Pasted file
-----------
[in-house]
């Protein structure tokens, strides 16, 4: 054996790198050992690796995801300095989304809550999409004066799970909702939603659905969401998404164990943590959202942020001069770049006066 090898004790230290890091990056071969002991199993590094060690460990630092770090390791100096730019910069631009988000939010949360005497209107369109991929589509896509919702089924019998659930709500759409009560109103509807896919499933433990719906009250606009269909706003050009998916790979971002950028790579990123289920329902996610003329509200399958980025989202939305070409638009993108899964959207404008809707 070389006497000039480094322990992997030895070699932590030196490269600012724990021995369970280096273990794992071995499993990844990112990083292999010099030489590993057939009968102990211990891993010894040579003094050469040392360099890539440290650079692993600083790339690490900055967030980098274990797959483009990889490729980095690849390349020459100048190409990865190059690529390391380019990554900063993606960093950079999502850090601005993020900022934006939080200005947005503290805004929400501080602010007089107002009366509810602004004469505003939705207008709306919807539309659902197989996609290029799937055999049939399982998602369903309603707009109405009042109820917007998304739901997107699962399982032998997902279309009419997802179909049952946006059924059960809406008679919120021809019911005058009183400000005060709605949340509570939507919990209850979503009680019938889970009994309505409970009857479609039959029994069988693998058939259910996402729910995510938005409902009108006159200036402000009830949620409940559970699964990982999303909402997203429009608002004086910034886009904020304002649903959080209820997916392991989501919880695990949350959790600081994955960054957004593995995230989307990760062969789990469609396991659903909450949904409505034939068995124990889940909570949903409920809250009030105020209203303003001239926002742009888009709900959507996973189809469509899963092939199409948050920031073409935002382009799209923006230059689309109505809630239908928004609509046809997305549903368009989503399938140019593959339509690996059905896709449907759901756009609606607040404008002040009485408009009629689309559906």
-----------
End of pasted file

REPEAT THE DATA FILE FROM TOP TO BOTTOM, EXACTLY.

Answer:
[in-house]
């Protein structure tokens, strides 16, 4: 054996790198050992690796995801300095989304809550999409004066799970909702939603659905969401998404164990943590959202942020001069770049006066 090898004790230290890091990056071969002991199993590094060690460990630092770090390791100096730019910069631009988000939010949360005497209107369109991929589509896509919702089924019998659930709500759409009560109103509807896919499933433990719906009250606009269909706003050009998916790979971002950028790579990123289920329902996610003329509200399958980025989202939305070409638009993108899964959207404008809707 070389006497000039480094322990992997030895070699932590030196490269600012724990021995369970280096273990794992071995499993990844990112990083292999010099030489590993057939009968102990211990891993010894040579003094050469040392360099890539440290650079692993600083790339690490900055967030980098274990797959483009990889490729980095690849390349020459100048190409990865190059690529390391380019990554900063993606960093950079999502850090601005993020900022934006939080200005947005503290805004929400501080602010007089107002009366509810602004004469505003939705207008709306919807539309659902197989996609290029799937055999049939399982998602369903309603707009109405009042109820917007998304739901997107699962399982032998997902279309009419997802179909049952946006059924059960809406008679919120021809019911005058009183400000005060709605949340509570939507919990209850979503009680019938889970009994309505409970009857479609039959029994069988693998058939259910996402729910995510938005409902009108006159200036402000009830949620409940559970699964990982999303909402997203429009608002004086910034886009904020304002649903959080209820997916392991989501919880695990949350959790600081994955960054957004593995995230989307990760062969789990469609396991659903909450949904409505034939068995124990889940909570949903409920809250009030105020209203303003001239926002742009888009709900959507996973189809469509899963092939199409948050920031073409935002382009799209923006230059689309109505809630239908928004609509046809997305549903368009989503399938140019593959339509690996059905896709449907759901756009609606607040404008002040009485408009009629689309559906």